Can Machine Predict Autism Spectrum Disorder (ASD) In Children?

Machine learning has immense potential to enhance diagnostic and intervention research in the behavioral sciences and there are also challenges that need to be overcome.

Autism spectrum disorder (ASD) is an incurable disease with a long diagnostic period. Currently, the ASD diagnosis is primarily based on clinical interviews and direct behavior observations[1], which may often lead to misdiagnosis of children with ASD, thus miss the optimal intervention chances[2]. Therefore, there is an urgent need to develop an objective, neuroimaging-based diagnosis system of ASD. 

  • ASD is reported to occur in all racial, ethnic, and socioeconomic groups. 

  • About 1 in 44 children has been identified with autism spectrum disorder (ASD) according to estimates from CDC’s Autism and Developmental Disabilities Monitoring (ADDM) Network.
  • Early intervention affords the best opportunity to support healthy development and deliver benefits across the lifespan.
  • ASD is more than 4 times more common among boys than among girls. 

The above given facts are cited according to a study of CDC’s Autism and Developmental Disabilities Network, United States, 2018. [3]

Machine Learning algorithms can play an important role in reducing the diagnostic period for children with ASD so that special education can be started early. Apart from algorithmic improvements, Machine Learning has been successful largely due to the massive datasets available in the image processing fields.

Different preprocessing and connectivity model for ASD classifications. [4]

Unfortunately, this is not the case in neuroimaging. Large datasets are scarce or non-existent. But some initiatives like the Autism Brain Imaging Data Exchange* (ABIDE) have tried to aggregate brain imaging datasets of individuals with autism spectrum disorder (ASD) and healthy controls (CON) from various sites around the world to build up a reasonably sized dataset. The complete dataset including the first and second wave of the data aggregation (ABIDE-I/ABIDE-II) comprises around 2,100 subjects including ASD and CON. Albeit the availability of such a database, the dimensionality of the input data is still too large to be used without any preprocessing or feature engineering.

In most Machine Learning methods used for the diagnosis of ASD, data must be preprocessed before training and testing the model. A data set is created by identifying features to help recognize ASD and converting these features into numerical values and data matrices. The feature extraction or feature selection process depends on the nature of the data to be used.

However, many experts note that there are technical and ethical obstacles these tools are unlikely to surmount any time soon. “Machine Learning, more broadly—is not a ‘magic wand’ ”, says Shrikanth Narayanan, a professor of electrical engineering and computer science at the University of Southern California in Los Angeles. “When it comes to making a diagnosis and the chance that a computer might err, there are “profound implications for children with autism and their families” he says. But he shares the optimism many in the field express that the technique could pull together autism research on genetics, brain imaging, and clinical observations.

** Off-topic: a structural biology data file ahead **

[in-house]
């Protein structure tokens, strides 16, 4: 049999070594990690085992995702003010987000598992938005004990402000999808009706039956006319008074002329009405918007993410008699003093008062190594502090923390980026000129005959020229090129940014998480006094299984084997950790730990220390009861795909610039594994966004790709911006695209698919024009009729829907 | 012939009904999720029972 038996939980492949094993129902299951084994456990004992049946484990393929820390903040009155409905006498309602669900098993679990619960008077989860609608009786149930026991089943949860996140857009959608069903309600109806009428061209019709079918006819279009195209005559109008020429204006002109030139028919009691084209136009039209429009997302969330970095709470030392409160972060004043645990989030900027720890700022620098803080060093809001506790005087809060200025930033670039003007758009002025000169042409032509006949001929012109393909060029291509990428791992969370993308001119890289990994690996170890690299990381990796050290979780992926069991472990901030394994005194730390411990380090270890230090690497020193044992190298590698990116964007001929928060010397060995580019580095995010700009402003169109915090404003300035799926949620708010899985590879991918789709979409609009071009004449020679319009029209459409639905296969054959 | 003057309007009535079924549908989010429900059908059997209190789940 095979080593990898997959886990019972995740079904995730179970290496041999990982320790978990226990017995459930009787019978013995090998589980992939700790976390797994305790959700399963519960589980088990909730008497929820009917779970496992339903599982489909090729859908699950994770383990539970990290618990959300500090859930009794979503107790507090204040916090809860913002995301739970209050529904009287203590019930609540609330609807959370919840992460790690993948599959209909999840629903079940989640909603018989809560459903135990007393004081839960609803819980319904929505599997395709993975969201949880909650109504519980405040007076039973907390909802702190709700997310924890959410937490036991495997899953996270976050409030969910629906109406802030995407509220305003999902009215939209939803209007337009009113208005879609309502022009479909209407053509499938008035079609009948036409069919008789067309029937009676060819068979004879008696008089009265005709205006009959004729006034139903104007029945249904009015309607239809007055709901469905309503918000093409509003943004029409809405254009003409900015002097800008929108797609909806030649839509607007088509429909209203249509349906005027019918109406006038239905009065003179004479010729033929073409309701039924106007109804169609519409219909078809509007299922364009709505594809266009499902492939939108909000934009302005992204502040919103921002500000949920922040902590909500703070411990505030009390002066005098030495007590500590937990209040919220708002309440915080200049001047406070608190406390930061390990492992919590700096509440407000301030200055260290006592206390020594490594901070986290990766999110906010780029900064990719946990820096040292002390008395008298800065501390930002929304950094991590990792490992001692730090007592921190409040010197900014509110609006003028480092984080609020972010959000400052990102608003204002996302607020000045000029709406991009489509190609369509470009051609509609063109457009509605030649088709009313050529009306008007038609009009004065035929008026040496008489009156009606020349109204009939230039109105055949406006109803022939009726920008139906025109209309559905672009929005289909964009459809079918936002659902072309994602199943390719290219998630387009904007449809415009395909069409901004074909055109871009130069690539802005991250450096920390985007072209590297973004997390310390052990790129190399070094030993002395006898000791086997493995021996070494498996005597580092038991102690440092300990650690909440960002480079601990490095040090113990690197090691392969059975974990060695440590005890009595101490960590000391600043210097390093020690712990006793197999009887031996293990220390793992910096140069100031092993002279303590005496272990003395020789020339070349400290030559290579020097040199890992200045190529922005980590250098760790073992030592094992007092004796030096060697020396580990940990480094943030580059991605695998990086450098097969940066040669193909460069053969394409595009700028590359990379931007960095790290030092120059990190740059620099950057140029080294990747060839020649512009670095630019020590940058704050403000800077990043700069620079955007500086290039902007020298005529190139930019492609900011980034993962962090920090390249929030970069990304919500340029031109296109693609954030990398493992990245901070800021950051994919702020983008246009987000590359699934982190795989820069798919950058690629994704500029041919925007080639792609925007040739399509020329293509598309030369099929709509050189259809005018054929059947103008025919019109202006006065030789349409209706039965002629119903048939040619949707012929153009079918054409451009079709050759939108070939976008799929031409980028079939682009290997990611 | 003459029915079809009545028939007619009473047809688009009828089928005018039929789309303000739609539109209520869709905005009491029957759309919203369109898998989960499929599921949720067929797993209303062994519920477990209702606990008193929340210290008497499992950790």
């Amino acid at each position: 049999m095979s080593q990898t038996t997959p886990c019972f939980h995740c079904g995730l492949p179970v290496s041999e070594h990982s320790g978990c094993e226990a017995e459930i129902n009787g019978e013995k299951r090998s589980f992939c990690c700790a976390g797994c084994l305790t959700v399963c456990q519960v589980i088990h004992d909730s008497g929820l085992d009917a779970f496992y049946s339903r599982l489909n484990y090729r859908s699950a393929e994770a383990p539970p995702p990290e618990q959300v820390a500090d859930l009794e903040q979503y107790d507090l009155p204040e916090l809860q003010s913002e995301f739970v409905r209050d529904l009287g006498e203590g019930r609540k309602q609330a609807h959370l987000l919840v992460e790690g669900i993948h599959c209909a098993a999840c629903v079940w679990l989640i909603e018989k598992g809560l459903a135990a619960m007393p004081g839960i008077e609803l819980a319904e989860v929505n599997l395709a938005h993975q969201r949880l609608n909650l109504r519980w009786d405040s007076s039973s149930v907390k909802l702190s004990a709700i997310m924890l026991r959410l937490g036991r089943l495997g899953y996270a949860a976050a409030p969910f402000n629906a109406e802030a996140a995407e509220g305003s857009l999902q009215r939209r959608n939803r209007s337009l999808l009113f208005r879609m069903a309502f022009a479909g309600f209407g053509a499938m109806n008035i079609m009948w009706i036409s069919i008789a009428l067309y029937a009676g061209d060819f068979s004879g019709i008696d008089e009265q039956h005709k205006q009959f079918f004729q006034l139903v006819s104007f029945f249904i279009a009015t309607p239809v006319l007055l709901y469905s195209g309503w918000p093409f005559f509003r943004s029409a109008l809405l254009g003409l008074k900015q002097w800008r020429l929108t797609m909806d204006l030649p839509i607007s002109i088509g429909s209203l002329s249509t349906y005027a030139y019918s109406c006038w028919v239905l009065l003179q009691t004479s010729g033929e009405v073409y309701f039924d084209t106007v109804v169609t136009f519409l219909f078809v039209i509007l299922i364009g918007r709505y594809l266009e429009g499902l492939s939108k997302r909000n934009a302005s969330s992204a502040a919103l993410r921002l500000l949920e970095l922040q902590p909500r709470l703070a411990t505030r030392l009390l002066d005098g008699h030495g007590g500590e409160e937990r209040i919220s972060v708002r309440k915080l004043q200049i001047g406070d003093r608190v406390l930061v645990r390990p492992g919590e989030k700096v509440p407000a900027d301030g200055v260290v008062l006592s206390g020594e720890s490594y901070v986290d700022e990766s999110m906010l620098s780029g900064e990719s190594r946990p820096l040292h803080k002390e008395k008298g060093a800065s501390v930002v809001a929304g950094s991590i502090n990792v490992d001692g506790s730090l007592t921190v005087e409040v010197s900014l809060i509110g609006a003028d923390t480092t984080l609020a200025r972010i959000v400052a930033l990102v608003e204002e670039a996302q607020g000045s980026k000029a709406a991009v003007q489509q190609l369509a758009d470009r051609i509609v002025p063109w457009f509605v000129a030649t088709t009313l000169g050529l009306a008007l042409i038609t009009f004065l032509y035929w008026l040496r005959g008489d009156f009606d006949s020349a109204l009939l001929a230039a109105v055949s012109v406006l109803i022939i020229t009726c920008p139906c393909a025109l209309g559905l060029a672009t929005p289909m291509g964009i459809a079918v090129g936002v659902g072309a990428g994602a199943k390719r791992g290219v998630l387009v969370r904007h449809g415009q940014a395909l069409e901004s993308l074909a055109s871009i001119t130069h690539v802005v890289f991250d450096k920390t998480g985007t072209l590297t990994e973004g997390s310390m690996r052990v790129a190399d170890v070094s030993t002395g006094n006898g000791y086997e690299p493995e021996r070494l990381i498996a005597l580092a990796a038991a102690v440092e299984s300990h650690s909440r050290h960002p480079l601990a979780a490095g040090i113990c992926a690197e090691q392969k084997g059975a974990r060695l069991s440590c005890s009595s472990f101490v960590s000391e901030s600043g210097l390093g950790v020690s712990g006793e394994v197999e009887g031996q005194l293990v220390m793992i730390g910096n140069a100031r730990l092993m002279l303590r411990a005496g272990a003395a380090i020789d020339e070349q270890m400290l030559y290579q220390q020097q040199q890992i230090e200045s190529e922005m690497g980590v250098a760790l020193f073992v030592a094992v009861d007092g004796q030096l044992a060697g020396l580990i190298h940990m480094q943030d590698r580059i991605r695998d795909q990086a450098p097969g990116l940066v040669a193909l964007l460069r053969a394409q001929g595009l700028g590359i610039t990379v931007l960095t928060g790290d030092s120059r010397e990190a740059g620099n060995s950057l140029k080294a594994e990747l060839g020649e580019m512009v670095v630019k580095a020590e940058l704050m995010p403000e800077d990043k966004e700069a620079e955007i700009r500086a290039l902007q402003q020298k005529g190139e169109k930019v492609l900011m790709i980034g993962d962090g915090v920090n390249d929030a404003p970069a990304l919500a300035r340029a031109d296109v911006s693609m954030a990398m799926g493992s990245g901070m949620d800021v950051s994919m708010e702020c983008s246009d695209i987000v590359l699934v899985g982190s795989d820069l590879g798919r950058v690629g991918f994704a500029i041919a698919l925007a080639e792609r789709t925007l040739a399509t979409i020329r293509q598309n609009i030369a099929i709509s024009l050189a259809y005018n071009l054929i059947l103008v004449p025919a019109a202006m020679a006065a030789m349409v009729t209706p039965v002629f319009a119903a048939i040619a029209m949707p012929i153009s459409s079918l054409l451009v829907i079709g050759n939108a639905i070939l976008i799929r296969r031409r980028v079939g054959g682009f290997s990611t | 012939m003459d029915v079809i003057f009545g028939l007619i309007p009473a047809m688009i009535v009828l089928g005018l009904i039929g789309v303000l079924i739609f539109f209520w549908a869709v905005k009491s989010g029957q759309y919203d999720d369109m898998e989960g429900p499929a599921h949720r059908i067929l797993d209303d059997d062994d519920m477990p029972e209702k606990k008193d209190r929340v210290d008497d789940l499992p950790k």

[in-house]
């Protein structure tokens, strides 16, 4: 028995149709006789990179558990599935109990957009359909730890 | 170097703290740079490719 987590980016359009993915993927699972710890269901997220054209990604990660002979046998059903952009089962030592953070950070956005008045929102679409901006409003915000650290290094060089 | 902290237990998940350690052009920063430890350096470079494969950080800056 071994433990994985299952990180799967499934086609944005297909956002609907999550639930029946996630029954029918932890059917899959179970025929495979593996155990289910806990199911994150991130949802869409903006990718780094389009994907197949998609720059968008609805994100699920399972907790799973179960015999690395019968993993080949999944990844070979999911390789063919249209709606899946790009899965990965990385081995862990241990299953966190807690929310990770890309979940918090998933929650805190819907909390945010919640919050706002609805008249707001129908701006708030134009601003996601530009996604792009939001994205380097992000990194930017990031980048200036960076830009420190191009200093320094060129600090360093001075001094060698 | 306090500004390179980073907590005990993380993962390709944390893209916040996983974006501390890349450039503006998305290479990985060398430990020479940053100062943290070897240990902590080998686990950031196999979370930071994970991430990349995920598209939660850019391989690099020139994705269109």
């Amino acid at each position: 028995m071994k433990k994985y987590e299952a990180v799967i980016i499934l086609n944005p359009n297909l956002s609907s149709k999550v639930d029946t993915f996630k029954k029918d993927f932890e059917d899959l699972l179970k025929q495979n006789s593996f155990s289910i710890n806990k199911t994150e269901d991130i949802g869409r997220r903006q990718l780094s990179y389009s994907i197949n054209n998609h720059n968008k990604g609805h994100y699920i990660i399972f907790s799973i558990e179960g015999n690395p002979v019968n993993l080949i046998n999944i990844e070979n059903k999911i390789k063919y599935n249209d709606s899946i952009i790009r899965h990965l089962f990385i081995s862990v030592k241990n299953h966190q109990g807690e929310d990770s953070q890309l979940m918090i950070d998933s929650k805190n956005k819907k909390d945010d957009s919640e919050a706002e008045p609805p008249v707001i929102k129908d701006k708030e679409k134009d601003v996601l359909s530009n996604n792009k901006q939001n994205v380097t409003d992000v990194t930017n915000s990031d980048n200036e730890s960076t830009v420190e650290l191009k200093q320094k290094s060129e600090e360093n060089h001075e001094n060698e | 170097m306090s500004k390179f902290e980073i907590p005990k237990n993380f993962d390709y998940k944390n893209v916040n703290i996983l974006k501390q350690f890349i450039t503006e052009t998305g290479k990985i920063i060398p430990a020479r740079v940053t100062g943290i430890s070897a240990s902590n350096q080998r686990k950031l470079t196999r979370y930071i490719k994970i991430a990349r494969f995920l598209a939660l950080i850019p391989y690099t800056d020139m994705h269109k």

A schematic representation of classification with a support vector machine (SVM) method is shown with 3 dimensions representing 3 features. [5]

Machine learning methods have shown promising results in varying applications aside from ASD research [6]:

  1. New ways to diagnosis cases related to ASD
  2. Shortening time associated with the diagnosis process of ASD, or at least self-administered autism trait tests
  3. Reducing the features associated with existing ASD tools without hindering sensitivity, specificity, or the accuracy of the test
  4. Identifying the best ranked features that influence ASD
  5. Determining overlapped features among different types of Pervasive Development Disorder

More research is needed to apply the Machine Learning method to ASD research and use neuroimaging data to solve the limitations and problems that still remained. The diagnostic accuracy also can be improved using the newer classification algorithms.

References:

[1] Lord C, Elsabbagh M, Baird G, Veenstra-Vanderweele J. Autism spectrum disorder. Lancet. 2018;392(10146):508-520. doi:10.1016/S0140-6736(18)31129-2

[2] Mazefsky CA, Oswald DP. The discriminative ability and diagnostic utility of the ADOS-G, ADI-R, and GARS for children in a clinical setting. Autism. 2006;10(6):533-549. doi:10.1177/1362361306068505

[3] Maenner MJ, Shaw KA, Bakian AV, et al. Prevalence and Characteristics of Autism Spectrum Disorder Among Children Aged 8 Years – Autism and Developmental Disabilities Monitoring Network, 11 Sites, United States, 2018. MMWR Surveill Summ. 2021;70(11):1-16. Published 2021 Dec 3. doi:10.15585/mmwr.ss7011a1

[4] Yin W, Mostafa S, Wu FX. Diagnosis of Autism Spectrum Disorder Based on Functional Brain Networks with Deep Learning. J Comput Biol. 2021;28(2):146-165. doi:10.1089/cmb.2020.0252

[5] Bosl WJ, Tager-Flusberg H, Nelson CA. EEG Analytics for Early Detection of Autism Spectrum Disorder: A data-driven approach. Sci Rep. 2018;8(1):6828. Published 2018 May 1. doi:10.1038/s41598-018-24318-x

[6] Thabtah F. Machine learning in autistic spectrum disorder behavioral research: A review and ways forward. Inform Health Soc Care. 2019;44(3):278-297. doi:10.1080/17538157.2017.1399132